Tag Archives: Higher order digital net

Digital Nets and Sequences Preprint

A complete preprint of the book

is now available here. The final published version can be obtained directly from Cambridge University Press here.

The preprint version differs of course from the final version, for instance, the page numbers are different. However, the numbering of Chapters, Sections, Theorems, Lemmas, Corollaries, Definitions and Examples is the same in both versions. The list of corrections is for the published version. We do not have a separate list for the preprint version (though the corrections for the published version also apply to the preprint version).

Advertisements

Higher order nets and a higher order Sudoku

In the following we first describe a connection of (t,m,s)-nets and Sudoku and then generalize the Sudoku in analogy to higher order (t,\alpha, \beta, m, n, s)-nets in base 3. A new type of Sudoku puzzle is presented at the end. Continue reading

Some possible simplifications of the notation of higher order nets and sequences

In this entry I discuss the definition of (digital) higher order nets and sequences and some possible simplifications of the notation.

Digital higher order nets and sequences have been introduced in

whereas higher order nets have been introduced in

  • [2] J. Dick and J. Baldeaux, Equidistribution properties of generalized nets and sequences. In: Proceedings of the MCQMC’08 conference, Montreal, Canada, P. L’Ecuyer and A. Owen (eds.), pp. 305–323, 2009. doi: 10.1007/978-3-642-04107-5_19 An earlier version can be found here.

There are several parameters occurring in the definition of higher order nets, namely t, \alpha,\beta, n, m, s, b and for higher order sequences we have the parameters t, \alpha, \beta, \sigma, s, b.

(Digital) higher order nets and sequences are point sets \{\boldsymbol{x}_0,\ldots, \boldsymbol{x}_{b^m-1}\} \subset [0,1)^s and sequences \{\boldsymbol{x}_0,\boldsymbol{x}_1, \ldots, \} such that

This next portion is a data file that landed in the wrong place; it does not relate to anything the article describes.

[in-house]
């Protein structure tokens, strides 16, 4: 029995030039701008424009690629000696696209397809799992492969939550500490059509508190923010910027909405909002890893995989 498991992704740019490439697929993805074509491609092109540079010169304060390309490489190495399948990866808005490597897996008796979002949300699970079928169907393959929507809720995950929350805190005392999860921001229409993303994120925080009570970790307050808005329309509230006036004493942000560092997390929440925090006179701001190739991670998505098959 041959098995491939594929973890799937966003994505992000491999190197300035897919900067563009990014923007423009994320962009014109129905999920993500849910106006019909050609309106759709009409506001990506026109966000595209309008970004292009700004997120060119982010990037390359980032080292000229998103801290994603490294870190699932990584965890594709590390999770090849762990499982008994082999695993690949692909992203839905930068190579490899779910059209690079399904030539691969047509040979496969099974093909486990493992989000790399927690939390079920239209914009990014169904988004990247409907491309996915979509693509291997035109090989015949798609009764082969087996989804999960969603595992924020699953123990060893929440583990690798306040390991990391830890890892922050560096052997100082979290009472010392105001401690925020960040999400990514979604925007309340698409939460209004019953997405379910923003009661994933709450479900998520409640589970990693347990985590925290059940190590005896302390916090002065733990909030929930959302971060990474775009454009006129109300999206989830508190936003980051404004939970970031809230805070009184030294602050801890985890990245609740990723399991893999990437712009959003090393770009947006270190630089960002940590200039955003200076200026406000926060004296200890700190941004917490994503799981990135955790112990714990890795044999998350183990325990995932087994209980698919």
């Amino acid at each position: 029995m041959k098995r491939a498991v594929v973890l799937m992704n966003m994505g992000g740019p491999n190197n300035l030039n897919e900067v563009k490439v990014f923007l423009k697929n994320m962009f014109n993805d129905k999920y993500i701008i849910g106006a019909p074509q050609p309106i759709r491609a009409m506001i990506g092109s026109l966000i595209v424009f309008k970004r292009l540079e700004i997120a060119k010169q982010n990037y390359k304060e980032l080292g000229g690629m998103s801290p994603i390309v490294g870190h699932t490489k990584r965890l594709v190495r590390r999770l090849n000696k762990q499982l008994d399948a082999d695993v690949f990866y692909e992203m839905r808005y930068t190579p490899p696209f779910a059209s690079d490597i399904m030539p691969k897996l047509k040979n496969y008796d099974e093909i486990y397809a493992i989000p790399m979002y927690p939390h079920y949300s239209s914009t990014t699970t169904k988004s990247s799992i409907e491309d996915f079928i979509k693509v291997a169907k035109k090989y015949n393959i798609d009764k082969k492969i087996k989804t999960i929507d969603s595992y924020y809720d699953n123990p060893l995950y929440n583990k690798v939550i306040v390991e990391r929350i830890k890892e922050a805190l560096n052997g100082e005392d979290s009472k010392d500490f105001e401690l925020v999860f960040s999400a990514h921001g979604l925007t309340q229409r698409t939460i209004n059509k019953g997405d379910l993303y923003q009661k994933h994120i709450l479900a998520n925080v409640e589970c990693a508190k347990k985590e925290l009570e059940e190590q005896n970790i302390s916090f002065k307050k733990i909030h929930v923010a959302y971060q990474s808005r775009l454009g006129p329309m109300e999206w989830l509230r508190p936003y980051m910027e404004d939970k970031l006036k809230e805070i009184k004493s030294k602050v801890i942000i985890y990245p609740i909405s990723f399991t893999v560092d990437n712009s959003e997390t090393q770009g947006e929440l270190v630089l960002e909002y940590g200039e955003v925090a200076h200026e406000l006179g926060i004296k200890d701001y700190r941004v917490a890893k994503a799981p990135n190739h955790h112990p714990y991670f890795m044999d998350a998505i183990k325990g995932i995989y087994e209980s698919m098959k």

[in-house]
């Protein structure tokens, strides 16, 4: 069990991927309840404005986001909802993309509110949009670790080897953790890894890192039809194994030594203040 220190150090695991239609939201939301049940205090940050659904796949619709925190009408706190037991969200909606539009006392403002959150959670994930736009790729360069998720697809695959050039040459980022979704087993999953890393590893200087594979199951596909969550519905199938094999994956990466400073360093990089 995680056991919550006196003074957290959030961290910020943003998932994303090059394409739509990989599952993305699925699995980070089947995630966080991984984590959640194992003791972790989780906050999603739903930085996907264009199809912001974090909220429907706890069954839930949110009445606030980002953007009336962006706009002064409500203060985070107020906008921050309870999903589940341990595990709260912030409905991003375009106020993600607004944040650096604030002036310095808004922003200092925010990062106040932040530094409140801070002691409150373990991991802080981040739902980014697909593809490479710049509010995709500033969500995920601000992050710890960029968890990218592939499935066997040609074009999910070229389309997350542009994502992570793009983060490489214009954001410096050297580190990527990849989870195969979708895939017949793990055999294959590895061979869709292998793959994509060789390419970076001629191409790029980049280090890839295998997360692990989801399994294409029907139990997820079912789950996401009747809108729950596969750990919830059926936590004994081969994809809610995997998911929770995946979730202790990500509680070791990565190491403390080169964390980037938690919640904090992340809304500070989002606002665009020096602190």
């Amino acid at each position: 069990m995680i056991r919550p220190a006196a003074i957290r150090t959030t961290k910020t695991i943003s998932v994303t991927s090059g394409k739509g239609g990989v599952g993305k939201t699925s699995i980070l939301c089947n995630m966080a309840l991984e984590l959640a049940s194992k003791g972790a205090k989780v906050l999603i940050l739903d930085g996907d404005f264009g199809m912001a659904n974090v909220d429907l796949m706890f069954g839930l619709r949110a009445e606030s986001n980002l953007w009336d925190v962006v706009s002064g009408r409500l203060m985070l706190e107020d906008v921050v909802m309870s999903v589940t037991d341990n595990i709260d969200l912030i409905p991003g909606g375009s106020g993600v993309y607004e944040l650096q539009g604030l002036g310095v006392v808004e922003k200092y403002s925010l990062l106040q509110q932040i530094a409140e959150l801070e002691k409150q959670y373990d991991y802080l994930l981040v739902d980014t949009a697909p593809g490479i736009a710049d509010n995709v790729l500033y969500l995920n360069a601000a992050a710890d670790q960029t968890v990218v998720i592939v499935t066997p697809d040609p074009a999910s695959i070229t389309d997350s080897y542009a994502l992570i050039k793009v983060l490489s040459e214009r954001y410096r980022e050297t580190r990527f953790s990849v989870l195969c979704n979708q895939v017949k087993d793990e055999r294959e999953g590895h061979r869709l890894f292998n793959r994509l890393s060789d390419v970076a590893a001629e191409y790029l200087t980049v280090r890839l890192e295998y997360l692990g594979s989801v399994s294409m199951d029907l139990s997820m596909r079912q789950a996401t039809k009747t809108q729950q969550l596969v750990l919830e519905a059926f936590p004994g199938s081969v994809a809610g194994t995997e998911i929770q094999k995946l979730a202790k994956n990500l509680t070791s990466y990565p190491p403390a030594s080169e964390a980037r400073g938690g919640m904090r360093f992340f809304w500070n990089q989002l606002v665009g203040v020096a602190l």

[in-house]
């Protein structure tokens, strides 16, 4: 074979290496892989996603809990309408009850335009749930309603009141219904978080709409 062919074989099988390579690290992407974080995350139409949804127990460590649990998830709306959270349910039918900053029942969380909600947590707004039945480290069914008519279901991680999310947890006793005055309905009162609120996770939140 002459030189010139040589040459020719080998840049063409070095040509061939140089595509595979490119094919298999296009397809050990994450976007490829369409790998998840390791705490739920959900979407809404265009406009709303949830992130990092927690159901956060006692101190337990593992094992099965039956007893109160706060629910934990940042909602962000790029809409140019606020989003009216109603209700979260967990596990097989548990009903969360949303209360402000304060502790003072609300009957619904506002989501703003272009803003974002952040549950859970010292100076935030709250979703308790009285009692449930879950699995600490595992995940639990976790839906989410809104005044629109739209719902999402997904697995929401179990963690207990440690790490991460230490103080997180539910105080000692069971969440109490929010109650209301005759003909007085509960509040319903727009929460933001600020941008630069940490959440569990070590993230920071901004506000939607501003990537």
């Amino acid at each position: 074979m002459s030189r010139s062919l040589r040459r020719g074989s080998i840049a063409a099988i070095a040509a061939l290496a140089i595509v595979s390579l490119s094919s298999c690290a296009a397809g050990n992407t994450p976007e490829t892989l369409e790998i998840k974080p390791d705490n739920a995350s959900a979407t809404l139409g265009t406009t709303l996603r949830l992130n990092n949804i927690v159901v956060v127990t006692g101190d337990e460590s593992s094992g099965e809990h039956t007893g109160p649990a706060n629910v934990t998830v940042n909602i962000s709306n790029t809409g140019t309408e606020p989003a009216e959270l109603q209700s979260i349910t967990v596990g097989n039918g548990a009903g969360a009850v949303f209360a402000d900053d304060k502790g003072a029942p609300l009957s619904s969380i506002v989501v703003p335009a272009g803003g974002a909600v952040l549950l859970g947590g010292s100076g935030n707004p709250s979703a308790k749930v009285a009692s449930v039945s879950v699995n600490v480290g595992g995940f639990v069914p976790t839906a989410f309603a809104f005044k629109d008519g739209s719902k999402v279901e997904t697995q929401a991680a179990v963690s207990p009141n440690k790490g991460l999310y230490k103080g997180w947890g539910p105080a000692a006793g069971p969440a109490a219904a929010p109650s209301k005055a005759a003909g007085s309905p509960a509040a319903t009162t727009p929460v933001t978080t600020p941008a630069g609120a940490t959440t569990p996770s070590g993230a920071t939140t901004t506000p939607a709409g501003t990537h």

\displaystyle \left|\int_{[0,1]^s} f(\boldsymbol{x}) \,\mathrm{d} \boldsymbol{x} - \frac{1}{N} \sum_{n=0}^{N-1} f(\boldsymbol{x}_n) \right| = \mathcal{O} (N^{-\alpha} (\log N)^{\alpha s}),

where {}N =b^m is the number of quadrature points and {} \alpha is the smoothness of the integrand {}f. Continue reading

Higher order scrambling

Recently I uploaded the paper

This paper deals with a generalization of Owen’s scrambling algorithm which improves on the convergence rate of the root mean square error for smooth integrands. The bound on the root mean square error is best possible (apart from the power of the \log N factor) and this can also be observed from some simple numerical examples shown in the paper (note that the figures in the paper show the standard deviation (or root mean square error) and not the variance of the estimator). In this post you can also find Matlab programs which generate the quadrature points introduced in this paper and a program to generate the numerical results shown in the paper. Continue reading

How to generate higher order Sobol points in Matlab and some numerical examples

Higher order digital nets and sequences are quasi-Monte Carlo point sets \{\boldsymbol{x}_{n-1}\}_{n=1}^N, where N=b^m for digital nets and N=\infty for digital sequences (for more background information on this topic see Chapters 1-4 and Chapter 8 in the book; several sample chapters of this book can be downloaded here), which satisfy the following property:

\displaystyle \left|\int_{[0,1]^s} f(\boldsymbol{x}) \, \mathrm{d} \boldsymbol{x}  -  \frac{1}{b^m} \sum_{n=0}^{b^m-1} f(\boldsymbol{x}_n) \right|  \le C_{s,\alpha} \frac{(\log N)^{s \alpha}}{N^\alpha}, \hspace{2cm} (1)